Written by Lisa Nicole Wilkerson for THE ARTISTS FORUM MAGAZINE
Edited by Amos White V for THE ARTISTS FORUM, INC
Photos: Moira Geist, Bill Hebert, and Ani Collier
4.5 out of 5 stars
COMPLEXIONS CONTEMPORARY BALLET AT THE JOYCE
NEW YORK, NY (February 8, 2017) Being the millennial that it is, at 23 years old, Complexions Contemporary Ballet Company exemplifies a statistical characteristic of its generation: diversity, of both its dancers and choreographic style. A wide variety of dance genres executed powerfully through the bodies of this companyʼs multicultural dancers, is something that audiences have come to know and expect. This yearʼs two-week season at The Joyce Theater (January 24 – February 5, 2017) continued in that tradition, and did not disappoint. I had the pleasure of seeing the closing night production of Ballet Unto… and the New York premiere of Star Dust — A Tribute to David Bowie, and found the performances to be very moving.
Program notes described Ballet Unto… as a showcase of how “seven couples interact in an intimate abstraction of love.” Set to music by Johann Sebastian Bach, this neoclassical ballet, largely en pointe, opened with Principal Dancer Terk Lewis Waters beautifully summoning the audience into the piece. He had a fluidity, strength and command of classical and contemporary techniques that made you want to watch him. The featured couples had lovely chemistry and danced the demanding choreography with poise, despite what seemed to be consistent partnering challenges in keeping the women “on their legs” during pirouettes.
This piece was fast-paced and high energy, and it filled every inch of the stage, which made for a “donʼt blink” audience experience. It was, also, innovative in its simplistic, yet, effective use of the upstage curtain for entrances and exits. Helped by flawless lighting, it was fun seeing the dancers get swallowed by and re-emerge from the black upstage abyss.
Star Dust — A Tribute to David Bowie exemplified the opposite side of the music spectrum. Program notes described it as “the first installment of an evening length ballet,” that will be “a rock opera style production.” At this stage, the work featured choreography set to nine Bowie tunes, from 1971 through 2016. This work absolutely symbolized the colorful, energetic, electric and unapologetically outside-of-the-box artistic nature David Bowie, himself, had. Each vignette featured a male dancer moving between being a member of the community, and standing out as an embodiment of the rock starʼs persona. When portraying David Bowie, the men would intermittently lip synch lyrics, which was a particularly effective storytelling element in the Rock and Roll Suicide vignette.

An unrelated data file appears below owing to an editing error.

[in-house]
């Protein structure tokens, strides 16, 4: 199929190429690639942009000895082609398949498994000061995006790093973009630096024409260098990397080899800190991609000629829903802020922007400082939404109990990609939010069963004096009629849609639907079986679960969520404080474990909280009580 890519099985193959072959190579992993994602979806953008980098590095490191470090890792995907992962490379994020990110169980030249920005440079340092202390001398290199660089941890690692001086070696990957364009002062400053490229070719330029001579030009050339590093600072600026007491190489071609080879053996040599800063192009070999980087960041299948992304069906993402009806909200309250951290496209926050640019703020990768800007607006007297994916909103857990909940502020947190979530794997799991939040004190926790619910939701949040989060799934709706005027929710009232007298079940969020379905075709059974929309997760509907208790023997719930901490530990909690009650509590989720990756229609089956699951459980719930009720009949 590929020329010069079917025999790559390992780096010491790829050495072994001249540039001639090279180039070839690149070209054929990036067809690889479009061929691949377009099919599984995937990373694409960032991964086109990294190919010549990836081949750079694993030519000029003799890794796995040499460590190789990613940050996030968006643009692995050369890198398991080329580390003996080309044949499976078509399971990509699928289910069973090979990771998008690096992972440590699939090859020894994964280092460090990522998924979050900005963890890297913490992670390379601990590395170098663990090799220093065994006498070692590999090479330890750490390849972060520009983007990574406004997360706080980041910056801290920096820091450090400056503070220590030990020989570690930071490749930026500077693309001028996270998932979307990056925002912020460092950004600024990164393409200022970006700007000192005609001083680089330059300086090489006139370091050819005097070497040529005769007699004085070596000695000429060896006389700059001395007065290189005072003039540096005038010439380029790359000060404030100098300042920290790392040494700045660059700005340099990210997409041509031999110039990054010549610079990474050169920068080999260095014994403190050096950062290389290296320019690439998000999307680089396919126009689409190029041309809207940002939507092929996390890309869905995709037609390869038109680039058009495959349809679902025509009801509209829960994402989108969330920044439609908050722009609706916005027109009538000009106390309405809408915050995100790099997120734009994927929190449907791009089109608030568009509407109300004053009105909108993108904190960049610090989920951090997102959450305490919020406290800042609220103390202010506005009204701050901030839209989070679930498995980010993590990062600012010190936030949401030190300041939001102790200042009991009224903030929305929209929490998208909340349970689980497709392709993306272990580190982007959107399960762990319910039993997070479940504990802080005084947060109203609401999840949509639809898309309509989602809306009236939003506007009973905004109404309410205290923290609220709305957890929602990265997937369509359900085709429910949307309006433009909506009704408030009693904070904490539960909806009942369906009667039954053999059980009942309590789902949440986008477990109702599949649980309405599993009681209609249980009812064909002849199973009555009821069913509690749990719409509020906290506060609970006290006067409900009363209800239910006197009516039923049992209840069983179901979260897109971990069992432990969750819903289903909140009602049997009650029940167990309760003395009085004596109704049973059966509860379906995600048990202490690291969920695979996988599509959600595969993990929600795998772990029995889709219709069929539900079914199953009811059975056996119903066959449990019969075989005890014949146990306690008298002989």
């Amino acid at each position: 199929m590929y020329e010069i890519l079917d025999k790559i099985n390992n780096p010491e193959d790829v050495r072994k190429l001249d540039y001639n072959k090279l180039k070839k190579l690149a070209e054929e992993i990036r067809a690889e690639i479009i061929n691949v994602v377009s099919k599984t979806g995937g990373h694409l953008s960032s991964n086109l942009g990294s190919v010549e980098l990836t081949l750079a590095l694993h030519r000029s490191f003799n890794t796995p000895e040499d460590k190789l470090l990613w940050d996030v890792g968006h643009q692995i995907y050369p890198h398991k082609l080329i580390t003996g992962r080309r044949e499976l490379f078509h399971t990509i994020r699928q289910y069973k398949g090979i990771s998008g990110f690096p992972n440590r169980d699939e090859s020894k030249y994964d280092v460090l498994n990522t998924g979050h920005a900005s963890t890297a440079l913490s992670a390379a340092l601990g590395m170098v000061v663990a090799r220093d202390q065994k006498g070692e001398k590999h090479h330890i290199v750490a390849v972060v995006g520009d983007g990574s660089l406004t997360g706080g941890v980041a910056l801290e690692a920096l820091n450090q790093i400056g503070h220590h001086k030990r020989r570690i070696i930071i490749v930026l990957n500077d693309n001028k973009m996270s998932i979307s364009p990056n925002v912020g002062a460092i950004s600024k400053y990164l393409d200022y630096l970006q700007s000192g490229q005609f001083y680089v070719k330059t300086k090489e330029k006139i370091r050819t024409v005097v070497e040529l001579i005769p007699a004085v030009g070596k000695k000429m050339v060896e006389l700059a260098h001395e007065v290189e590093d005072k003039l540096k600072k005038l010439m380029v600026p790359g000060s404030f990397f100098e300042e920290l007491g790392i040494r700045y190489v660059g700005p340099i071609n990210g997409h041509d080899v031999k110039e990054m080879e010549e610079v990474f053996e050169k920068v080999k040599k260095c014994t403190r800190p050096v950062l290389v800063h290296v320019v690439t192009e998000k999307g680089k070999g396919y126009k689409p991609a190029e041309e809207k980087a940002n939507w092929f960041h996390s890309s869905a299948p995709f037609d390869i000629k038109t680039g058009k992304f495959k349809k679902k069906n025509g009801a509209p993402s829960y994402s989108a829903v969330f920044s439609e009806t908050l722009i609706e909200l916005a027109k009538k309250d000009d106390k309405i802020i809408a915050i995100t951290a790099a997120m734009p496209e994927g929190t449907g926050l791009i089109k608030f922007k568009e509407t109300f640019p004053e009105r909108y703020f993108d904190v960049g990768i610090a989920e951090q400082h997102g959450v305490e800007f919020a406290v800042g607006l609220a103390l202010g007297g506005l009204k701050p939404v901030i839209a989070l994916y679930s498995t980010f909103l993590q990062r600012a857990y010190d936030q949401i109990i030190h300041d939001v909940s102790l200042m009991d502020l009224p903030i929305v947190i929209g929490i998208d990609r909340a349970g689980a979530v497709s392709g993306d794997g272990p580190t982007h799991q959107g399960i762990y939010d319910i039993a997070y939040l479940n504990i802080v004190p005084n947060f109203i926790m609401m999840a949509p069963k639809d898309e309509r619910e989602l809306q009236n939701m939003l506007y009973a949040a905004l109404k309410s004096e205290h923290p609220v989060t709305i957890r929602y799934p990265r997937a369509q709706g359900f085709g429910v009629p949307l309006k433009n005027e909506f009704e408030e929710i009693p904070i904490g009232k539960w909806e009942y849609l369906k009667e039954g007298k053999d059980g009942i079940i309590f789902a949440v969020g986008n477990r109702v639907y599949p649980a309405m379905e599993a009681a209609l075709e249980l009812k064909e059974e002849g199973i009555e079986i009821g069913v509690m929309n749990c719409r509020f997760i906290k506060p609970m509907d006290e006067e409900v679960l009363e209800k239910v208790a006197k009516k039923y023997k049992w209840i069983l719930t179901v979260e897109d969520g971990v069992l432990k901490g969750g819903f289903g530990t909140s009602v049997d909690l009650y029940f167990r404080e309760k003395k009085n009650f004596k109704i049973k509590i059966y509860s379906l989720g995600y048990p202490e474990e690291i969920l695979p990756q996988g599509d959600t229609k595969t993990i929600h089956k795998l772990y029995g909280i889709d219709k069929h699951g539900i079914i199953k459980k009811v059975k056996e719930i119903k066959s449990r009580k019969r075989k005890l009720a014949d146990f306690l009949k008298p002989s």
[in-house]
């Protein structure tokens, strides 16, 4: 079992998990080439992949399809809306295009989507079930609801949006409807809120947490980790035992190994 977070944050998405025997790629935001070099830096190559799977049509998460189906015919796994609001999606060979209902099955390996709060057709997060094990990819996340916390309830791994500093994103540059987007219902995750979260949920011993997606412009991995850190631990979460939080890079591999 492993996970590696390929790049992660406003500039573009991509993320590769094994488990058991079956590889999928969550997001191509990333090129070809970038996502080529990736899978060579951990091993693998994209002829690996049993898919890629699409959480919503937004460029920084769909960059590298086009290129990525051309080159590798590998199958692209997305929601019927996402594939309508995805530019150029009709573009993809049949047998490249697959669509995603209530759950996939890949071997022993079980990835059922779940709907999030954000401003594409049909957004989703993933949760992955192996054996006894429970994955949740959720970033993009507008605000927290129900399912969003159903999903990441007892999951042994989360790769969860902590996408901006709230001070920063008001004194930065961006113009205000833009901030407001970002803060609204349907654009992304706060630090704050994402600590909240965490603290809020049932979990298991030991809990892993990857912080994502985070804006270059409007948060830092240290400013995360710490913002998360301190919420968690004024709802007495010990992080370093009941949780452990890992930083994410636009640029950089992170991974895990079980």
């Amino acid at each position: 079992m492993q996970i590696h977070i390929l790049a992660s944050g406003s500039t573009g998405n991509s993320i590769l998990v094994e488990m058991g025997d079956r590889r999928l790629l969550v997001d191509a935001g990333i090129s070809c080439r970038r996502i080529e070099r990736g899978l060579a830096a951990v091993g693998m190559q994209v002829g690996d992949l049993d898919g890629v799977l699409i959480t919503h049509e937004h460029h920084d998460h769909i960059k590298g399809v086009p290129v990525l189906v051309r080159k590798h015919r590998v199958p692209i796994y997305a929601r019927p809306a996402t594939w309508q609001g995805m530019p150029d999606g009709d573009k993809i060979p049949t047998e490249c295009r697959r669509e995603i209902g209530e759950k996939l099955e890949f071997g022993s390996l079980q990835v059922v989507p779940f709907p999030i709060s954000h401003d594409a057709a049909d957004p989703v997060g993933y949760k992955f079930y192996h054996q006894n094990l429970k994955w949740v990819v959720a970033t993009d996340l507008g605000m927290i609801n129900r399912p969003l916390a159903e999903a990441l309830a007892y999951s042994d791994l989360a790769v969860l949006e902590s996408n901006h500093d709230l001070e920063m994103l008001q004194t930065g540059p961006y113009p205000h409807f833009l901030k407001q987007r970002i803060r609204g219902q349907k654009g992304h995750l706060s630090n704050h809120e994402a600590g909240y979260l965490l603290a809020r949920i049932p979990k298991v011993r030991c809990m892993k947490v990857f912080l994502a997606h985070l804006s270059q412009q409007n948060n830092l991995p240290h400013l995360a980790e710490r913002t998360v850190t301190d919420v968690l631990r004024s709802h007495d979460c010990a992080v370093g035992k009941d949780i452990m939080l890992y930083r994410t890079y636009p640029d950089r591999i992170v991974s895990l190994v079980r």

A standout piece was 1984. The dancers were sharply together, and the soloist, Greg Blackmon, was electric.
Other notable moments included the dancers — female and male — strutting across the stage with fierce attitudes while en pointe. (It was everything!) Heroesʼ duets were particularly captivating, and the footwork in Young Americans was fun, though not entirely together. The entire Star Dust work ended with a collective dance-off, somewhat reminiscent of the recurring dance sequences of A Charlie Brown Christmas. It almost made you want to get up and join in the fun. The Star Dust costumes and glittery face paint were spot on, and had chameleon-like lives of their own. With the help of well-textured lighting, the same attire and make-up appeared anywhere from psychedelic to metallic to aquatic, depending on the vignette.
As an added bonus of the entire evening, there seemed to be an underlying tone of genuine camaraderie among the dancers. Whether true or not backstage, on stage I sensed a respect for and openness to one another and the craft, that seemed apparent in every touch and moment of eye contact. Though each individual had a high level of technique, artistry and athleticism, it was only from the team-oriented mentality that they were able to clearly tell the stories of the ballets.
Now in his seventh season with Complexions, Waters said after the performance, “To me, being in this company and doing this type of work means that you are at the pinnacle of your craft, of this art that we work on every day.” It may be true that these dancers are at the pinnacle, but I have a sneaking suspicion the sky is the limit for them.
Complexions Contemporary Dance Company was co-founded by Dwight Rhoden and Desmond Richardson in 1994.
For more information about Complexions Contemporary Ballet, visit: complexionsdance.org